Your points are well taken. I remember looking up Blood Libel after this hoo ha came out and thought it was really weird. I am not a historical expert at all but wonder how seriously that kind of rumor or phrase was ever taken. And even if it was as sensitive as the "N" word is today, does anyone think Sarah Palin was actually being anti-semetic? Worst case, she was just being ignorant, although it's not clear that she or anyone else would be expected to know the roots of that phrase (which easily could be independently constructed creatively to describe a different context).

The point to me is that the average Jew probably doesn't give two hoots about what comes out of Sarah Palin's mouth. I think much of the fear, paranoia and over reaction you speak of is not coming from the average (Jewish) person but is coming from some special interest groups.

Don't believe the hype!

Hopefully this will become an election issue. If Democrats can't solve the "crazy guy" issue, then Republicans will be given that chance. I'm so thankful that our national politicians are tackling the tough issues that affect us all so much.

Speaking of the "N" word, did you know that Huck Finn is being re-published in an edited form, removing the words "nigger" and "injun" from it?

irk irk irk.....

Roller said...

I think Sara Palin has worked hard to establish enough 'stupid cred' that we can believe she was ignorant of the phrase's roots and is not an anti-semite.

Thank you both for turning my post with a picture of Pee-Wee Herman into a real discussion.

Rye, you'd think that our browsers would be smart enough to detect a url and present it as a link by now, but to post a link in the comments you have to use good ole' fashioned HTML.

Here's a quick refresher on the anchor tag if you've forgotten.

Ryan said...

Thanks, Rollo. Maybe if I practice, I'll remember:

Try number one


Try Number Two

Gene said...

Way to go, Ryan. Now you've pissed off a substantial percentage of owls with your "two hoots" comment.

Just keep the bald eagle out of it if you know what's good for you.

Ryan said...

Gene, stop being such a hawk.

Kevin said...

I thought the blood libel thing was strange as well. I agree with youz that it's odd to think someone owns that phrase (and it's therefore somehow offensive if another person borrows the phrase). Something that hasn't been mentioned here though, is that I don't think it's a very intuitive phrase to start with, which makes me wonder who thought of it in the first place (on Palin's team).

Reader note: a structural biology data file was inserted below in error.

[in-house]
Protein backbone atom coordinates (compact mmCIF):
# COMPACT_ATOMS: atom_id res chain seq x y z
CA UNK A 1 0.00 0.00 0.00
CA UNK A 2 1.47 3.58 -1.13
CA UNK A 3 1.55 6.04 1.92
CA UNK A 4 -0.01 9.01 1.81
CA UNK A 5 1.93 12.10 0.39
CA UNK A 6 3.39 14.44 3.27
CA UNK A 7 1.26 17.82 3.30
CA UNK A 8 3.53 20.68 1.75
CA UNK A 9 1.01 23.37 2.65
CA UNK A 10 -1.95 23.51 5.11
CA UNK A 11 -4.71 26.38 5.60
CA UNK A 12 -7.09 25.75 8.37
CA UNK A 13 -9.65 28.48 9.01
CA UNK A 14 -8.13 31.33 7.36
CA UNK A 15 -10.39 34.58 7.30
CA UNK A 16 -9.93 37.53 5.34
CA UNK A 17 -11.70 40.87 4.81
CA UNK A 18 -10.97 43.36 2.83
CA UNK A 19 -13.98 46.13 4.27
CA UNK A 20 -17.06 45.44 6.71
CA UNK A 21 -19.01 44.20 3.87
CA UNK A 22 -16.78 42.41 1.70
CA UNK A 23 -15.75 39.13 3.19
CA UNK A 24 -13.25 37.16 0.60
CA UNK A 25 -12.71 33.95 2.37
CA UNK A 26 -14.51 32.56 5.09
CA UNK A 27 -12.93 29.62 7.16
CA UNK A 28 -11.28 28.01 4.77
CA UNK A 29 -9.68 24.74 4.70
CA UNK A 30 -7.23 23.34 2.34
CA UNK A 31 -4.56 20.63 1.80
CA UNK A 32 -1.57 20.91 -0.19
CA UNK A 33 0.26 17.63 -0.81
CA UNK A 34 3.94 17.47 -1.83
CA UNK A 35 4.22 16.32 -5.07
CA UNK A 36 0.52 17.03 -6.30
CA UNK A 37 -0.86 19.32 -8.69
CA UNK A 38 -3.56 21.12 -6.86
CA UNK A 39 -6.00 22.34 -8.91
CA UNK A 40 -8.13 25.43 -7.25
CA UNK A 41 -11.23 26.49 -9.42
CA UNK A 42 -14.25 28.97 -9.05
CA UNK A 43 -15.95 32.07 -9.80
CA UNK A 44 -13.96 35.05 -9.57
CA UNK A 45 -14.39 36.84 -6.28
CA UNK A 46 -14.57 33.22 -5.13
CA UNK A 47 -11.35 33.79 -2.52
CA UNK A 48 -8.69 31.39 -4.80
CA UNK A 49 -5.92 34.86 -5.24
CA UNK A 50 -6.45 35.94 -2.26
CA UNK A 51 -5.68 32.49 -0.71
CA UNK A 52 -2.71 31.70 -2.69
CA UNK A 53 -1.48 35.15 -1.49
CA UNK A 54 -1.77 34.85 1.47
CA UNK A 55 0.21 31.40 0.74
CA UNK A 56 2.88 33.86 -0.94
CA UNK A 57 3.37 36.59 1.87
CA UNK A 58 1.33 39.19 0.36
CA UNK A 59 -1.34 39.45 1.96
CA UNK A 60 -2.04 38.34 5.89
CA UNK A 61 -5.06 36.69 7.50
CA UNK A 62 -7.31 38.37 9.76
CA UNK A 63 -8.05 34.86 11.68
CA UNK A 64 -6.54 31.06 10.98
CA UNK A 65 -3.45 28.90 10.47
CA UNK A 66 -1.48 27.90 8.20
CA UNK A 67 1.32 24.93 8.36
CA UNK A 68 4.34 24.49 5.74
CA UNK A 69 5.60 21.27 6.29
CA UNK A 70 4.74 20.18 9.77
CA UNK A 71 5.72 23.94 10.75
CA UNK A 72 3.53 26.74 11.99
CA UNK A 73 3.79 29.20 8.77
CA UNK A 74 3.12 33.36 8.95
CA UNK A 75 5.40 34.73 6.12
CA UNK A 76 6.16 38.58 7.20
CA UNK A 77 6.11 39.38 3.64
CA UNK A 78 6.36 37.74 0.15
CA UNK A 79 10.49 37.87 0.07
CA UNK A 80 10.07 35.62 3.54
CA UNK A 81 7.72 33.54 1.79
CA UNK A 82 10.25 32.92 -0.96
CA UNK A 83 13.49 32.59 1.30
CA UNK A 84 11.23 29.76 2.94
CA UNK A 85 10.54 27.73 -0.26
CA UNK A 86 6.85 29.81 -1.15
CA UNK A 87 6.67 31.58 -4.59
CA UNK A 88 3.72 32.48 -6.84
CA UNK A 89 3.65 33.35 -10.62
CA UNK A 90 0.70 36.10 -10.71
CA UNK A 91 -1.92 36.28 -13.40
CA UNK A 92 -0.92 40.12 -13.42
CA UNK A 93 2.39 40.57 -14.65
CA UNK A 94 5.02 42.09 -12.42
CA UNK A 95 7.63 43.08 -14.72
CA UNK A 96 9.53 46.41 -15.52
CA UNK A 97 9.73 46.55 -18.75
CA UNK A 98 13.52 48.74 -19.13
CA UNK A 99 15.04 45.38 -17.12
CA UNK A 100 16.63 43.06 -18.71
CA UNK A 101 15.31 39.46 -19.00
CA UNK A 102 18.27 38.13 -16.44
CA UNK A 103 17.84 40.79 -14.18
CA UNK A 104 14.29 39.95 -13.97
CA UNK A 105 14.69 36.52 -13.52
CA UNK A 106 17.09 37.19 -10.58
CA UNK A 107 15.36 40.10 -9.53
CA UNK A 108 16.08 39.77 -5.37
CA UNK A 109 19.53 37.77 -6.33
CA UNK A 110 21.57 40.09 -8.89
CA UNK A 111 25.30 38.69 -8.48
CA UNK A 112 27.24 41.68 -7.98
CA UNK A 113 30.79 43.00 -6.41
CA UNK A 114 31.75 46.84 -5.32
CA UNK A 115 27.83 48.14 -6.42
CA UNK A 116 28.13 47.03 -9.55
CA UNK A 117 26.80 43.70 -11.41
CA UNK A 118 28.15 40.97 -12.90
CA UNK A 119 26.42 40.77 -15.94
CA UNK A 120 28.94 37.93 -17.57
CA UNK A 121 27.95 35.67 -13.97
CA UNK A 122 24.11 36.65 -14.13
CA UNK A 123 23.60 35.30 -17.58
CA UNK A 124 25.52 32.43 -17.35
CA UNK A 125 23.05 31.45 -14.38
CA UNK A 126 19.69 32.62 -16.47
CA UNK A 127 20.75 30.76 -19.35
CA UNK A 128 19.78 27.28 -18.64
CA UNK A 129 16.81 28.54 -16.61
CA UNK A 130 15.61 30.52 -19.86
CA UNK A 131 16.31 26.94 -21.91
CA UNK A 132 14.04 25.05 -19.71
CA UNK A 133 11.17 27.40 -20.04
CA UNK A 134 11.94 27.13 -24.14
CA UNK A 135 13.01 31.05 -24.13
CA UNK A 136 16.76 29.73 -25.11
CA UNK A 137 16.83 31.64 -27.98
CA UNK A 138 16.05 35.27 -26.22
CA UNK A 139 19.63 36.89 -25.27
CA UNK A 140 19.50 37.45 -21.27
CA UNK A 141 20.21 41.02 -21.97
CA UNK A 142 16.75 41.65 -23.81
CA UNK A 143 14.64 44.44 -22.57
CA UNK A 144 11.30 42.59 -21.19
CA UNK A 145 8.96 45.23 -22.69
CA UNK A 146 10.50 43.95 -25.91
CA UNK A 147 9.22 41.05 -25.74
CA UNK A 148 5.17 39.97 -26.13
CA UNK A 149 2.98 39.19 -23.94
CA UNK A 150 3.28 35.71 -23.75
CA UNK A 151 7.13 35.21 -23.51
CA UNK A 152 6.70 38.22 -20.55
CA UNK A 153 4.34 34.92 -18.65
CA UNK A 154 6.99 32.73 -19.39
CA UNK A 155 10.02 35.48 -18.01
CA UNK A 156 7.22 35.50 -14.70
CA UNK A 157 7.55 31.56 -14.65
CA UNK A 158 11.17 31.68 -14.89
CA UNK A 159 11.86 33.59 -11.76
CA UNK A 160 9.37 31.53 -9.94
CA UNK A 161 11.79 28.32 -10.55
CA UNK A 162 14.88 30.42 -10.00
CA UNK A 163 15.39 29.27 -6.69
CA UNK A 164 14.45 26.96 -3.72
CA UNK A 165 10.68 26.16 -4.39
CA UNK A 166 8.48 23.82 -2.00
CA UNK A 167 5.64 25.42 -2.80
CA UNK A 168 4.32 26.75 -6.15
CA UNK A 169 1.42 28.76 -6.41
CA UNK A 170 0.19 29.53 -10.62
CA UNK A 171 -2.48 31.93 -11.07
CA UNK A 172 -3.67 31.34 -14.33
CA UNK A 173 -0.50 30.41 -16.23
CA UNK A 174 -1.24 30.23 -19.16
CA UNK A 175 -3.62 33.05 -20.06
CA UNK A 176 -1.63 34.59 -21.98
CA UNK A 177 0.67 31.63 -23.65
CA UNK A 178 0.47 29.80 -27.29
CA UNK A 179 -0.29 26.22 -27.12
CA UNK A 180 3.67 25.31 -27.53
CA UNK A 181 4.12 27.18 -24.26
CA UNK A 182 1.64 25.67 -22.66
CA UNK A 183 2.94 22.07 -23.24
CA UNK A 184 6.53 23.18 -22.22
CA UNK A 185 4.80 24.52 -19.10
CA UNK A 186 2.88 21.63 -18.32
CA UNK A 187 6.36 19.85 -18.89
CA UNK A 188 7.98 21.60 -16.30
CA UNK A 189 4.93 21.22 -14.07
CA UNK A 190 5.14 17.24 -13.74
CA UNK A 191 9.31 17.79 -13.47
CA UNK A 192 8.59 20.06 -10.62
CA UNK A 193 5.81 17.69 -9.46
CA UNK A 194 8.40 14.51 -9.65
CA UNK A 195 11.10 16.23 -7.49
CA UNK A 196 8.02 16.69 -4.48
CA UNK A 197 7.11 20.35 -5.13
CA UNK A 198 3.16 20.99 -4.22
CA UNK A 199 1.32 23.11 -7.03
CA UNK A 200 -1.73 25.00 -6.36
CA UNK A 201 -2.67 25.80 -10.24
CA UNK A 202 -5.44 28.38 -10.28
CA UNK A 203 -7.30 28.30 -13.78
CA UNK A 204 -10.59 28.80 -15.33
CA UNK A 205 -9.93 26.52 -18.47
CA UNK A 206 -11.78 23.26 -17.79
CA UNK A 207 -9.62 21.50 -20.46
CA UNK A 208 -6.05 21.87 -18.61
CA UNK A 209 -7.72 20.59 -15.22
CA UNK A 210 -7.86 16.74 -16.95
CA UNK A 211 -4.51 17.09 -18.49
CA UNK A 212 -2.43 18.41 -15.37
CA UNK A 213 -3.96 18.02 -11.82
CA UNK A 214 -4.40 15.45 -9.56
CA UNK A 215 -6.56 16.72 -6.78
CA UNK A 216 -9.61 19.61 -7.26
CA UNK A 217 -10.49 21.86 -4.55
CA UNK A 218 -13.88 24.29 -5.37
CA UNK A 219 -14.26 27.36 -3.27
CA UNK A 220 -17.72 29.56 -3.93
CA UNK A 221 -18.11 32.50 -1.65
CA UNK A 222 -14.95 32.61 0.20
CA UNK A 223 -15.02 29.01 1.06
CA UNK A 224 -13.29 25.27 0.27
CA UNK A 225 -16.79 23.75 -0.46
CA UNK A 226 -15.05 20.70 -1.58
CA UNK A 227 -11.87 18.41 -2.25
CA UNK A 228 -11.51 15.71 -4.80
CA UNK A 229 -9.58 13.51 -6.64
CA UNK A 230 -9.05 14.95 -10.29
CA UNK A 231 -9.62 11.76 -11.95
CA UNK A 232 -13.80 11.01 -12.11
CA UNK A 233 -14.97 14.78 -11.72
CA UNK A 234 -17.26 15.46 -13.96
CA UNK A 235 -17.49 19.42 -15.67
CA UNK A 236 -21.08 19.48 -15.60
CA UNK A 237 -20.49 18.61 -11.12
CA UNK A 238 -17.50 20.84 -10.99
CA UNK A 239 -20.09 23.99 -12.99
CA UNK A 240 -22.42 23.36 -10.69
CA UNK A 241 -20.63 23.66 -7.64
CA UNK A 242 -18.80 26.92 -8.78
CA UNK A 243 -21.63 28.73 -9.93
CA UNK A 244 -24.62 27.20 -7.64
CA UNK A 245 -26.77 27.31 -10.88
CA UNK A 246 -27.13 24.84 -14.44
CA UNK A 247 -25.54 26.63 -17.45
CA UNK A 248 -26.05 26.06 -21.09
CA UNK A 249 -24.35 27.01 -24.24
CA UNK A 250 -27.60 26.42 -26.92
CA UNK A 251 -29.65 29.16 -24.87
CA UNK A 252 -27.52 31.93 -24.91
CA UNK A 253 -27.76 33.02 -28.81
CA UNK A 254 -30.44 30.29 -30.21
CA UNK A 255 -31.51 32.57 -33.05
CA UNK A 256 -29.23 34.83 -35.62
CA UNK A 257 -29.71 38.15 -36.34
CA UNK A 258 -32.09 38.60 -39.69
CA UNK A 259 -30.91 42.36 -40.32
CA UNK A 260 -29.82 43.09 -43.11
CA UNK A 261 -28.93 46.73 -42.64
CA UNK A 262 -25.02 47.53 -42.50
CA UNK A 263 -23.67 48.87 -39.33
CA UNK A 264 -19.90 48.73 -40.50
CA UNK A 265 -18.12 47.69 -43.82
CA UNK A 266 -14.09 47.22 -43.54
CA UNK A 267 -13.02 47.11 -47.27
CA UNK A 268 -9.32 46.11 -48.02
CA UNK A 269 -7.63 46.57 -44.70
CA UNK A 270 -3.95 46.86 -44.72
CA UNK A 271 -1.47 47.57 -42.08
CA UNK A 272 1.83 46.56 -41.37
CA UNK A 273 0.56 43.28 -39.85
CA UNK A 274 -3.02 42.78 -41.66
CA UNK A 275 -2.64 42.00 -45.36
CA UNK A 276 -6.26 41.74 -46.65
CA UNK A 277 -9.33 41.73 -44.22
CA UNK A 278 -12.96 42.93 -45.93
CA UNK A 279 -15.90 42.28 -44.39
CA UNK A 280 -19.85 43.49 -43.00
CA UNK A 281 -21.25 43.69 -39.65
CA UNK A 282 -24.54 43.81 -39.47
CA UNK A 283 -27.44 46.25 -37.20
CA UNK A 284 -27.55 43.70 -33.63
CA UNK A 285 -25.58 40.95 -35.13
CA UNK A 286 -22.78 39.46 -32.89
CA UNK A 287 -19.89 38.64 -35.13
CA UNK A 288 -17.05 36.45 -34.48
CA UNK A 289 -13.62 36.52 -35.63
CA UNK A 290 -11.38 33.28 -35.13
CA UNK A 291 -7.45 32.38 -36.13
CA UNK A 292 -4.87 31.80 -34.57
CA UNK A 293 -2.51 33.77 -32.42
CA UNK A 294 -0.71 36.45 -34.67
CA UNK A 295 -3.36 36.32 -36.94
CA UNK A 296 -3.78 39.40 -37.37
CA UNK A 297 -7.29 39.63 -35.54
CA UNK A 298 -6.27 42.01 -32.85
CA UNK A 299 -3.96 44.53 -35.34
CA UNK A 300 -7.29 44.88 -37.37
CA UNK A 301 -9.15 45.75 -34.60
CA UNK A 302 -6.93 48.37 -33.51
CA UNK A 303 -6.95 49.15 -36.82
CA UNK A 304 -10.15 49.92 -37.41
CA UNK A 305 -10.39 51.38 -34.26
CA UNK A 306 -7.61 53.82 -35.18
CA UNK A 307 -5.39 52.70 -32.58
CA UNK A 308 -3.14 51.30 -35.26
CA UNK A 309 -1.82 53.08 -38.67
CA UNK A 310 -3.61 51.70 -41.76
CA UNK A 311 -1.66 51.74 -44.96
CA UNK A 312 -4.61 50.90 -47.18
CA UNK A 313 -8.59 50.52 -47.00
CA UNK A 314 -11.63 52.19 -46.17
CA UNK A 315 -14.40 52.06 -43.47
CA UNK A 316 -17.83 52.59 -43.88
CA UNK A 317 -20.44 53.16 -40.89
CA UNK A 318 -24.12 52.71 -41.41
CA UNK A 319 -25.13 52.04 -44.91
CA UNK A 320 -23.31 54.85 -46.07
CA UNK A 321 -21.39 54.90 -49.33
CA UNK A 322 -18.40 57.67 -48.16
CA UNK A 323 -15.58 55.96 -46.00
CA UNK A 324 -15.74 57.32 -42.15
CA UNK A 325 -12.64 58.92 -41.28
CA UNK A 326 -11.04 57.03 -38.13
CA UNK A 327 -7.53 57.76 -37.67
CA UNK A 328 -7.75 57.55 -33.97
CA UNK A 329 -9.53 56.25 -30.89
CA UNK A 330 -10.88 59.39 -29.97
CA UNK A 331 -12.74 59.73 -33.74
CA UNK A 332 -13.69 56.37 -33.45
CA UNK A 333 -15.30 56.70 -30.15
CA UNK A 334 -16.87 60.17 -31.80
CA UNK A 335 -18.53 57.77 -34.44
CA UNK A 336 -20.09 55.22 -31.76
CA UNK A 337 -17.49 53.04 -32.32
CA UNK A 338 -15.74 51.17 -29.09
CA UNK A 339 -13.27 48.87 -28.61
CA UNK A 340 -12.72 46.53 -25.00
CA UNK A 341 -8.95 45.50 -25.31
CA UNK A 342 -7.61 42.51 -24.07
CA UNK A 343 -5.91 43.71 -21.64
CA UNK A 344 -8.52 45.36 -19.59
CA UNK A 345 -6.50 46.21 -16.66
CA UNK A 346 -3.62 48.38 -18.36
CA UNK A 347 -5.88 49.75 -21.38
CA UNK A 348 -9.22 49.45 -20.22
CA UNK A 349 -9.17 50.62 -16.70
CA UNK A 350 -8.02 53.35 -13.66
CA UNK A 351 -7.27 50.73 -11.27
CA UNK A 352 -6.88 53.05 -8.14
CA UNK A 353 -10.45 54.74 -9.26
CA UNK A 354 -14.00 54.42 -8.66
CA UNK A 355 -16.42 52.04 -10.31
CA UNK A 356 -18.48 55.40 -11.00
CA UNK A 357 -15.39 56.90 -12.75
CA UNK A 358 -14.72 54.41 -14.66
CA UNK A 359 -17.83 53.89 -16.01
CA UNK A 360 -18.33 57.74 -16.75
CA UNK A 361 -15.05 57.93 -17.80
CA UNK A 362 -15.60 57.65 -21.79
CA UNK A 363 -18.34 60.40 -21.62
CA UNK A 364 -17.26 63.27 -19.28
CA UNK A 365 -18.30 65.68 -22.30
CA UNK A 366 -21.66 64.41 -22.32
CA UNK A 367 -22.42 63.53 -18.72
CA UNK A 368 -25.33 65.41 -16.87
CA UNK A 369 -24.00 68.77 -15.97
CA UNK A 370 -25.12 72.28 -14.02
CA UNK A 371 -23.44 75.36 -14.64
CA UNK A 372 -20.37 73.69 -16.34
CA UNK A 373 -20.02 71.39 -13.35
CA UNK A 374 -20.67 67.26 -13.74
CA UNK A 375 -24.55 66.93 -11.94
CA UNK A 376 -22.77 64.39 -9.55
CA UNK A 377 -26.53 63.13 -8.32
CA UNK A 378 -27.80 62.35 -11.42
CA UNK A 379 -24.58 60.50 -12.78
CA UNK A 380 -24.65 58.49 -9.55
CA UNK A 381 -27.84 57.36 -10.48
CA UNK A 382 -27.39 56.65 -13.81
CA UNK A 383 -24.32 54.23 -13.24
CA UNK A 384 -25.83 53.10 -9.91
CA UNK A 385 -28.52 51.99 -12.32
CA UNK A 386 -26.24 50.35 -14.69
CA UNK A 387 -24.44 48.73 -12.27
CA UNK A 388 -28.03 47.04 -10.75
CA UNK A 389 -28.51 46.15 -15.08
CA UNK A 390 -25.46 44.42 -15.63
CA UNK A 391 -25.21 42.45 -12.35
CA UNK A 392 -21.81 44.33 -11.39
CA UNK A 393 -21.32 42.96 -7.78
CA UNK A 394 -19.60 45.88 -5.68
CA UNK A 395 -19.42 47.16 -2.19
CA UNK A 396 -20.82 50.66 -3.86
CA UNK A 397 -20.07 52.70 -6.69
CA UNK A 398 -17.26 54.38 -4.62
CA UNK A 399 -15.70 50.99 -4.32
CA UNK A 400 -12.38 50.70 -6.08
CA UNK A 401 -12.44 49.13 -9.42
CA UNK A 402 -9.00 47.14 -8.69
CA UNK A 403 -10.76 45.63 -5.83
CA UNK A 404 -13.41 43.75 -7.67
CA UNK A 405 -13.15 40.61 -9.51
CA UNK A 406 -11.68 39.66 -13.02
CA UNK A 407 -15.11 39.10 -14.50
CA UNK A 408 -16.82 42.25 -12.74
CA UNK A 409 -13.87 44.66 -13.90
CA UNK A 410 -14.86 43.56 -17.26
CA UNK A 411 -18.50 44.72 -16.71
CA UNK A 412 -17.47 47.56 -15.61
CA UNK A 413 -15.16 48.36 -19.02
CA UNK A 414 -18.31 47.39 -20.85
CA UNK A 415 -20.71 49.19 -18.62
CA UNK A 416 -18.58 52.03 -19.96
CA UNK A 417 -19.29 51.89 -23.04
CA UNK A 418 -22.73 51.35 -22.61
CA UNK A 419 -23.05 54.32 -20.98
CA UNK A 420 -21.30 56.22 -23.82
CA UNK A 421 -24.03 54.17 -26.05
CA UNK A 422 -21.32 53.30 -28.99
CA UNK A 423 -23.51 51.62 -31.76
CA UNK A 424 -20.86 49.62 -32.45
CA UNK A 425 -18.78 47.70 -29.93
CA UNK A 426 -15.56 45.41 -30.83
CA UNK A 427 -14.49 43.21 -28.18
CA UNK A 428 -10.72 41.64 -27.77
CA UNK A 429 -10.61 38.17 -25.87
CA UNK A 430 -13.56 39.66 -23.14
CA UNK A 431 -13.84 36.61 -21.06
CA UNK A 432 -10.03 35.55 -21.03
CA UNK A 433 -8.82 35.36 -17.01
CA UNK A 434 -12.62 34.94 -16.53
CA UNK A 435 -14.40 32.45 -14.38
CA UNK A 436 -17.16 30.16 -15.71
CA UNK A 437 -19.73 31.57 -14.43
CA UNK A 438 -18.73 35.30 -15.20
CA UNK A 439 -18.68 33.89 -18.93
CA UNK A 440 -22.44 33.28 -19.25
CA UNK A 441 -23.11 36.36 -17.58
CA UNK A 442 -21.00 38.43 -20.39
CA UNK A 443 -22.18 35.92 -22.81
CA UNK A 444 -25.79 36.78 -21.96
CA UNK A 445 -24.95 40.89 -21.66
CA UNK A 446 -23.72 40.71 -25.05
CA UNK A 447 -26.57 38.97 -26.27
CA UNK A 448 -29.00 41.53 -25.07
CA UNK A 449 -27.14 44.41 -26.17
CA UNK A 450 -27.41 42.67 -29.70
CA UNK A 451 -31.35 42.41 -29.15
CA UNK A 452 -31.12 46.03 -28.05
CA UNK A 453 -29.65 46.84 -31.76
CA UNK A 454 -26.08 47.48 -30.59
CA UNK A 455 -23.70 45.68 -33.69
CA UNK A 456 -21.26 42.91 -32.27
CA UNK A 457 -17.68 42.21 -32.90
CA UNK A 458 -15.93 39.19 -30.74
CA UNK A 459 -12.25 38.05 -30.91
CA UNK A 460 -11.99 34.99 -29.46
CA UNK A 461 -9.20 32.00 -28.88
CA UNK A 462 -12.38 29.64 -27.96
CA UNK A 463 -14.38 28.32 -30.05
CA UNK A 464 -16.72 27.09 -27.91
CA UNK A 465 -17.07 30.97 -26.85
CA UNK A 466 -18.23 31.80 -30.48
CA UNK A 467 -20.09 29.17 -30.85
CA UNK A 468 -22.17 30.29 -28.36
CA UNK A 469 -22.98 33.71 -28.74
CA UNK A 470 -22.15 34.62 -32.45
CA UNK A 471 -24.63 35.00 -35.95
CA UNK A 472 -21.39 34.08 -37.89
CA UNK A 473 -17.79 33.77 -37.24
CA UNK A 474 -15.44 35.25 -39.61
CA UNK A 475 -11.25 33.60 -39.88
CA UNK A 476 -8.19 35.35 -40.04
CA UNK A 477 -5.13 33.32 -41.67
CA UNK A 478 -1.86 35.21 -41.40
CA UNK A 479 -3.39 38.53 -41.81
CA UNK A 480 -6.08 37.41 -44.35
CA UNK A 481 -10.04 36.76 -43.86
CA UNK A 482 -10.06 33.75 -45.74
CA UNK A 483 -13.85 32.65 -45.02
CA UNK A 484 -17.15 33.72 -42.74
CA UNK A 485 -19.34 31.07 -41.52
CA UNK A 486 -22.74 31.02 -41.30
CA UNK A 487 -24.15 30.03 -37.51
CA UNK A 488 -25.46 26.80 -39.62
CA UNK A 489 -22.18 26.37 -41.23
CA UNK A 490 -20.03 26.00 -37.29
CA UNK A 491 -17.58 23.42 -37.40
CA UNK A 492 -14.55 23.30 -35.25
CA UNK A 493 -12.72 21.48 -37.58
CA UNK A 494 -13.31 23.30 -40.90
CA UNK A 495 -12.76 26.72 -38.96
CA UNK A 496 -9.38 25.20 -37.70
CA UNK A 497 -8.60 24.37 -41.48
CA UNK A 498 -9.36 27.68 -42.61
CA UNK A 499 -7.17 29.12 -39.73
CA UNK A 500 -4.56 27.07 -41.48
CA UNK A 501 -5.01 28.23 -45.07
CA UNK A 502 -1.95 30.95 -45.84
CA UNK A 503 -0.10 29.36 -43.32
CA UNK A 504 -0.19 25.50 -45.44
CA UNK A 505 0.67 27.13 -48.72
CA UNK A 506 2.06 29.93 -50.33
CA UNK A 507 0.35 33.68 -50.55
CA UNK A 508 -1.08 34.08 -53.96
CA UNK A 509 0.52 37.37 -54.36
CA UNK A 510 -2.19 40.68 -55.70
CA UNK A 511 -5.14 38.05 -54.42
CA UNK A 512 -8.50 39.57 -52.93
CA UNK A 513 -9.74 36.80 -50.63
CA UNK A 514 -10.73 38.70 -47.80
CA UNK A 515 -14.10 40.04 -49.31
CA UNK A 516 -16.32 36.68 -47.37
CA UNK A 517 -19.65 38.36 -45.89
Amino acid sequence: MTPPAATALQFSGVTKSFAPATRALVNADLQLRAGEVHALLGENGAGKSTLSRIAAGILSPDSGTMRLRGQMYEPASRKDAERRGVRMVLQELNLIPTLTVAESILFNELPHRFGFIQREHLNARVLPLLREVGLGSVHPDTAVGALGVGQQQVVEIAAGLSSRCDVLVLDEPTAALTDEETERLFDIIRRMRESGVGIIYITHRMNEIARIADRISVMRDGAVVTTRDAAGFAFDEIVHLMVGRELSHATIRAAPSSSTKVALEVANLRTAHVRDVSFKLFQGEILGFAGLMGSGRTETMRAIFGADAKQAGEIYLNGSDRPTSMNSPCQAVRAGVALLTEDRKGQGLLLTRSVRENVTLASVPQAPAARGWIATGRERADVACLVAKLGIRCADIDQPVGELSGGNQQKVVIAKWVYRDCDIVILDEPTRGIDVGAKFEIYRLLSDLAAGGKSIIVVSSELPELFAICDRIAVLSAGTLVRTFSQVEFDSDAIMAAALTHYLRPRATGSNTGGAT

G. Smith said...

I think the hoopla about the blood libel comment and the relative lack of hoopla about the new version of Huck Finn that replaces "nigger" with "slave" are two examples of how screwed up our media is.

In the first example, I have to agree with folks here, I think much of what Palin does is out of ignorance - and she tries to play it off. Sort of like I do when I trip over invisible objects when I'm a little drunk. It was an unfortunate reference - but not a big deal. She is no more or less an idiot or poor choice for a leader because of it.

On the other hand, I'd argue that the popularity of this new version of Huck Finn offers an opportunity for a much more accurate and interesting analysis of us as a country. But for some reason that's a much lower headline.

Ryan, I thought Larry Wilmore from the daily show had a pretty good start at that analysis:

http://www.thedailyshow.com/watch/tue-january-11-2011/mark-twain-controversy

Rollo - I appreciated the brief visual blog post. Images say alot, I'm going to miss these:

http://gawker.com/5424477/gop-chairman-michael-steele-gets-jiggy-with-his-interns/gallery/

Ryan said...

Funny stuff.

G, those pictures remind me that Michael Steele will land on his feet. He will probably end up going back on tour with Digital Underground, showcasing the Humpty Dance, as he was when the GOP scooped him up to begin with.